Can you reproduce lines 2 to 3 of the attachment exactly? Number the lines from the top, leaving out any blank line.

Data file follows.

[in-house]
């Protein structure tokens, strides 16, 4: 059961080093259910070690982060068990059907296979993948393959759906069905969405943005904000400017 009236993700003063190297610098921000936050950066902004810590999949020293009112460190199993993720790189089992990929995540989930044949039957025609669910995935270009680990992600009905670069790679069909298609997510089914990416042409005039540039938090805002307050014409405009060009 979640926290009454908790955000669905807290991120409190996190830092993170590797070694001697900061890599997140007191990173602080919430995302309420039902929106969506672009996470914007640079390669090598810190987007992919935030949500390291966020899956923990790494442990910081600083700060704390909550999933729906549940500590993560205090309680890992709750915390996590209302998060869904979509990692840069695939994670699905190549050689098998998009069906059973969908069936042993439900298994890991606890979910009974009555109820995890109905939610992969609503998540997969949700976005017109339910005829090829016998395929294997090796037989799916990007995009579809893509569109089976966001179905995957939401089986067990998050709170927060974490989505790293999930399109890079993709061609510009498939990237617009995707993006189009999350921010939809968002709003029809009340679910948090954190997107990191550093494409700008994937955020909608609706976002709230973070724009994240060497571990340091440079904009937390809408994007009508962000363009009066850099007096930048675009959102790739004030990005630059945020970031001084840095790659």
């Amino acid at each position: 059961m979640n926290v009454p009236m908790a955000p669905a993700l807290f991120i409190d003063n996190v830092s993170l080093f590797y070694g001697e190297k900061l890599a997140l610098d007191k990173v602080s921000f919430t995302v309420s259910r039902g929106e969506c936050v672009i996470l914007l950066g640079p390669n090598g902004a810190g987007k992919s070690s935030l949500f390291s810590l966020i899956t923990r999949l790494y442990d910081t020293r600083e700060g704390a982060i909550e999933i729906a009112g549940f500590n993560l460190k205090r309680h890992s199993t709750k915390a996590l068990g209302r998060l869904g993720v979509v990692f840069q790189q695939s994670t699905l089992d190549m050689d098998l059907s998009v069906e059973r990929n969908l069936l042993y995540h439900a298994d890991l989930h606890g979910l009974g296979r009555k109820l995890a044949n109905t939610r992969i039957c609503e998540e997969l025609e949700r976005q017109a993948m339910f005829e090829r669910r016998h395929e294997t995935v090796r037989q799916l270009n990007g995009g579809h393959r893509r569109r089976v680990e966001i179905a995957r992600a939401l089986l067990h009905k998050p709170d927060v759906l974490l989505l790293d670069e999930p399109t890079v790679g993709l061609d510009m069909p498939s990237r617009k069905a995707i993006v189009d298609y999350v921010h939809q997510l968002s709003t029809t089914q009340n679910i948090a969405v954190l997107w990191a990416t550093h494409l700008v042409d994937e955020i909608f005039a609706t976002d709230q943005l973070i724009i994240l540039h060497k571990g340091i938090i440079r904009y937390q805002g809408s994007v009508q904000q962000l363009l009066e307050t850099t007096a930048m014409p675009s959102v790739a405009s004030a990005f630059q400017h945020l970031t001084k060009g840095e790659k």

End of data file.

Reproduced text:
């Protein structure tokens, strides 16, 4: 059961080093259910070690982060068990059907296979993948393959759906069905969405943005904000400017 009236993700003063190297610098921000936050950066902004810590999949020293009112460190199993993720790189089992990929995540989930044949039957025609669910995935270009680990992600009905670069790679069909298609997510089914990416042409005039540039938090805002307050014409405009060009 979640926290009454908790955000669905807290991120409190996190830092993170590797070694001697900061890599997140007191990173602080919430995302309420039902929106969506672009996470914007640079390669090598810190987007992919935030949500390291966020899956923990790494442990910081600083700060704390909550999933729906549940500590993560205090309680890992709750915390996590209302998060869904979509990692840069695939994670699905190549050689098998998009069906059973969908069936042993439900298994890991606890979910009974009555109820995890109905939610992969609503998540997969949700976005017109339910005829090829016998395929294997090796037989799916990007995009579809893509569109089976966001179905995957939401089986067990998050709170927060974490989505790293999930399109890079993709061609510009498939990237617009995707993006189009999350921010939809968002709003029809009340679910948090954190997107990191550093494409700008994937955020909608609706976002709230973070724009994240060497571990340091440079904009937390809408994007009508962000363009009066850099007096930048675009959102790739004030990005630059945020970031001084840095790659």
């Amino acid at each position: 059961m979640n926290v009454p009236m908790a955000p669905a993700l807290f991120i409190d003063n996190v830092s993170l080093f590797y070694g001697e190297k900061l890599a997140l610098d007191k990173v602080s921000f919430t995302v309420s259910r039902g929106e969506c936050v672009i996470l914007l950066g640079p390669n090598g902004a810190g987007k992919s070690s935030l949500f390291s810590l966020i899956t923990r999949l790494y442990d910081t020293r600083e700060g704390a982060i909550e999933i729906a009112g549940f500590n993560l460190k205090r309680h890992s199993t709750k915390a996590l068990g209302r998060l869904g993720v979509v990692f840069q790189q695939s994670t699905l089992d190549m050689d098998l059907s998009v069906e059973r990929n969908l069936l042993y995540h439900a298994d890991l989930h606890g979910l009974g296979r009555k109820l995890a044949n109905t939610r992969i039957c609503e998540e997969l025609e949700r976005q017109a993948m339910f005829e090829r669910r016998h395929e294997t995935v090796r037989q799916l270009n990007g995009g579809h393959r893509r569109r089976v680990e966001i179905a995957r992600a939401l089986l067990h009905k998050p709170d927060v759906l974490l989505l790293d670069e999930p399109t890079v790679g993709l061609d510009m069909p498939s990237r617009k069905a995707i993006v189009d298609y999350v921010h939809q997510l968002s709003t029809t089914q009340n679910i948090a969405v954190l997107w990191a990416t550093h494409l700008v042409d994937e955020i909608f005039a609706t976002d709230q943005l973070i724009i994240l540039h060497k571990g340091i938090i440079r904009y937390q805002g809408s994007v009508q904000q962000l363009l009066e307050t850099t007096a930048m014409p675009s959102v790739a405009s004030a990005f630059q400017h945020l970031t001084k060009g840095e790659k």